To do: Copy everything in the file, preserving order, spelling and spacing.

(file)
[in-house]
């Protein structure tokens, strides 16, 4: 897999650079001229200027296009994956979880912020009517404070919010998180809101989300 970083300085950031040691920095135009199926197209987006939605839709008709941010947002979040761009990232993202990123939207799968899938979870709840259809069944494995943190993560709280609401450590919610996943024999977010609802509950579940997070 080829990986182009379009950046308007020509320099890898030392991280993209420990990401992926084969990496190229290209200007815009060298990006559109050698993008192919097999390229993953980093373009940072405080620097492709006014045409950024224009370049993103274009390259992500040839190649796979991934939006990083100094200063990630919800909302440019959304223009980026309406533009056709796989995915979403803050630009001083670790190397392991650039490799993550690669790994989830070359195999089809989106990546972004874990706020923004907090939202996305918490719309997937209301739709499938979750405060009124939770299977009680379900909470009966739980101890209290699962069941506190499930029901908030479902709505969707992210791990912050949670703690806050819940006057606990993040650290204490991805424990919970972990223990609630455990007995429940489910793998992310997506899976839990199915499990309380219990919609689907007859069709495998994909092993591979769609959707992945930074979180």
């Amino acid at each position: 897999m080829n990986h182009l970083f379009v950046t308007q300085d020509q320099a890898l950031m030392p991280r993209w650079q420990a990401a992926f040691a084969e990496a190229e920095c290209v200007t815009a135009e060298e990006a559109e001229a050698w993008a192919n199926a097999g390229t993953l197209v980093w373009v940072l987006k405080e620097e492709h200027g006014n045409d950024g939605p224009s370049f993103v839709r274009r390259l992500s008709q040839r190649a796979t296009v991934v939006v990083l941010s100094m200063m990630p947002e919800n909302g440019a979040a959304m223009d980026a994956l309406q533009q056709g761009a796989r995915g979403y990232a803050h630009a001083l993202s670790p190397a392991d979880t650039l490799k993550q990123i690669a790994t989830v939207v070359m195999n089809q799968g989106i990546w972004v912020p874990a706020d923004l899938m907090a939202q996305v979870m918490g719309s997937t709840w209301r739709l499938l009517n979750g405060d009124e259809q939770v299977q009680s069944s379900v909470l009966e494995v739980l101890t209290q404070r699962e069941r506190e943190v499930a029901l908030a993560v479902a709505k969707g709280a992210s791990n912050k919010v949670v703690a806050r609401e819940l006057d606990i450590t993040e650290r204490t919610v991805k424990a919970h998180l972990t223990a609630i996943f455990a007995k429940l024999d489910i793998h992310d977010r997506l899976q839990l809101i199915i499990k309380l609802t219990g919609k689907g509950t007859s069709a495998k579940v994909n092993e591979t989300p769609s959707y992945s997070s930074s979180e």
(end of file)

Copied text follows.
[in-house]
């Protein structure tokens, strides 16, 4: 897999650079001229200027296009994956979880912020009517404070919010998180809101989300 970083300085950031040691920095135009199926197209987006939605839709008709941010947002979040761009990232993202990123939207799968899938979870709840259809069944494995943190993560709280609401450590919610996943024999977010609802509950579940997070 080829990986182009379009950046308007020509320099890898030392991280993209420990990401992926084969990496190229290209200007815009060298990006559109050698993008192919097999390229993953980093373009940072405080620097492709006014045409950024224009370049993103274009390259992500040839190649796979991934939006990083100094200063990630919800909302440019959304223009980026309406533009056709796989995915979403803050630009001083670790190397392991650039490799993550690669790994989830070359195999089809989106990546972004874990706020923004907090939202996305918490719309997937209301739709499938979750405060009124939770299977009680379900909470009966739980101890209290699962069941506190499930029901908030479902709505969707992210791990912050949670703690806050819940006057606990993040650290204490991805424990919970972990223990609630455990007995429940489910793998992310997506899976839990199915499990309380219990919609689907007859069709495998994909092993591979769609959707992945930074979180």
């Amino acid at each position: 897999m080829n990986h182009l970083f379009v950046t308007q300085d020509q320099a890898l950031m030392p991280r993209w650079q420990a990401a992926f040691a084969e990496a190229e920095c290209v200007t815009a135009e060298e990006a559109e001229a050698w993008a192919n199926a097999g390229t993953l197209v980093w373009v940072l987006k405080e620097e492709h200027g006014n045409d950024g939605p224009s370049f993103v839709r274009r390259l992500s008709q040839r190649a796979t296009v991934v939006v990083l941010s100094m200063m990630p947002e919800n909302g440019a979040a959304m223009d980026a994956l309406q533009q056709g761009a796989r995915g979403y990232a803050h630009a001083l993202s670790p190397a392991d979880t650039l490799k993550q990123i690669a790994t989830v939207v070359m195999n089809q799968g989106i990546w972004v912020p874990a706020d923004l899938m907090a939202q996305v979870m918490g719309s997937t709840w209301r739709l499938l009517n979750g405060d009124e259809q939770v299977q009680s069944s379900v909470l009966e494995v739980l101890t209290q404070r699962e069941r506190e943190v499930a029901l908030a993560v479902a709505k969707g709280a992210s791990n912050k919010v949670v703690a806050r609401e819940l006057d606990i450590t993040e650290r204490t919610v991805k424990a919970h998180l972990t223990a609630i996943f455990a007995k429940l024999d489910i793998h992310d977010r997506l899976q839990l809101i199915i499990k309380l609802t219990g919609k689907g509950t007859s069709a495998k579940v994909n092993e591979t989300p769609s959707y992945s997070s930074s979180e």